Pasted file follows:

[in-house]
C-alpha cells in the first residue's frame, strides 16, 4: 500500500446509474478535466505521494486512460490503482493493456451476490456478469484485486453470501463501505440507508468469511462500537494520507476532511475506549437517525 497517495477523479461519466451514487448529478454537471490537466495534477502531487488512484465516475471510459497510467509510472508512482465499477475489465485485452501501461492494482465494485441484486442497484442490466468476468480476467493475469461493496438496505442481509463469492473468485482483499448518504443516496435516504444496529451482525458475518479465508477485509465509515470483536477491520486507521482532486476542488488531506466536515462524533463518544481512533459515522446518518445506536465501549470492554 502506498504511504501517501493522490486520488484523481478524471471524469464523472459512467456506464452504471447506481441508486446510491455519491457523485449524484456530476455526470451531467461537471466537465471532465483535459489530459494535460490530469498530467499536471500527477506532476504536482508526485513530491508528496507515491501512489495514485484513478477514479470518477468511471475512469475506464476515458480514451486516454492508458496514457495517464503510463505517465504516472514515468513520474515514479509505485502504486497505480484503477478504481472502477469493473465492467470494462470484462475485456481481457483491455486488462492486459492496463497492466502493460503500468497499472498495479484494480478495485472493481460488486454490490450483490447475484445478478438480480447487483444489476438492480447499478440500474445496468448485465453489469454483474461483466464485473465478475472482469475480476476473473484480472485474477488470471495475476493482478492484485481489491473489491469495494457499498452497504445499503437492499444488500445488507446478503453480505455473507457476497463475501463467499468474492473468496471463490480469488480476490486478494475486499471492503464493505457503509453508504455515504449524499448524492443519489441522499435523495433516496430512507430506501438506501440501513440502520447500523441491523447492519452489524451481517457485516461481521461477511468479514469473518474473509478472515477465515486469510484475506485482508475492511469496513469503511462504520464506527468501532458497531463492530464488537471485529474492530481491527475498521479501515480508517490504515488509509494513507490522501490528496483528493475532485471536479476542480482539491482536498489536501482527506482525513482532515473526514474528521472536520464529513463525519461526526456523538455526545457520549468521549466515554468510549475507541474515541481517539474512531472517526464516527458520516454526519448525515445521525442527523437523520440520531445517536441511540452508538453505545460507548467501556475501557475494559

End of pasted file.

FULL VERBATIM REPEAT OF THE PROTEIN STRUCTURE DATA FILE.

[in-house]
C-alpha cells in the first residue's frame, strides 16, 4: 500500500446509474478535466505521494486512460490503482493493456451476490456478469484485486453470501463501505440507508468469511462500537494520507476532511475506549437517525 497517495477523479461519466451514487448529478454537471490537466495534477502531487488512484465516475471510459497510467509510472508512482465499477475489465485485452501501461492494482465494485441484486442497484442490466468476468480476467493475469461493496438496505442481509463469492473468485482483499448518504443516496435516504444496529451482525458475518479465508477485509465509515470483536477491520486507521482532486476542488488531506466536515462524533463518544481512533459515522446518518445506536465501549470492554 502506498504511504501517501493522490486520488484523481478524471471524469464523472459512467456506464452504471447506481441508486446510491455519491457523485449524484456530476455526470451531467461537471466537465471532465483535459489530459494535460490530469498530467499536471500527477506532476504536482508526485513530491508528496507515491501512489495514485484513478477514479470518477468511471475512469475506464476515458480514451486516454492508458496514457495517464503510463505517465504516472514515468513520474515514479509505485502504486497505480484503477478504481472502477469493473465492467470494462470484462475485456481481457483491455486488462492486459492496463497492466502493460503500468497499472498495479484494480478495485472493481460488486454490490450483490447475484445478478438480480447487483444489476438492480447499478440500474445496468448485465453489469454483474461483466464485473465478475472482469475480476476473473484480472485474477488470471495475476493482478492484485481489491473489491469495494457499498452497504445499503437492499444488500445488507446478503453480505455473507457476497463475501463467499468474492473468496471463490480469488480476490486478494475486499471492503464493505457503509453508504455515504449524499448524492443519489441522499435523495433516496430512507430506501438506501440501513440502520447500523441491523447492519452489524451481517457485516461481521461477511468479514469473518474473509478472515477465515486469510484475506485482508475492511469496513469503511462504520464506527468501532458497531463492530464488537471485529474492530481491527475498521479501515480508517490504515488509509494513507490522501490528496483528493475532485471536479476542480482539491482536498489536501482527506482525513482532515473526514474528521472536520464529513463525519461526526456523538455526545457520549468521549466515554468510549475507541474515541481517539474512531472517526464516527458520516454526519448525515445521525442527523437523520440520531445517536441511540452508538453505545460507548467501556475501557475494559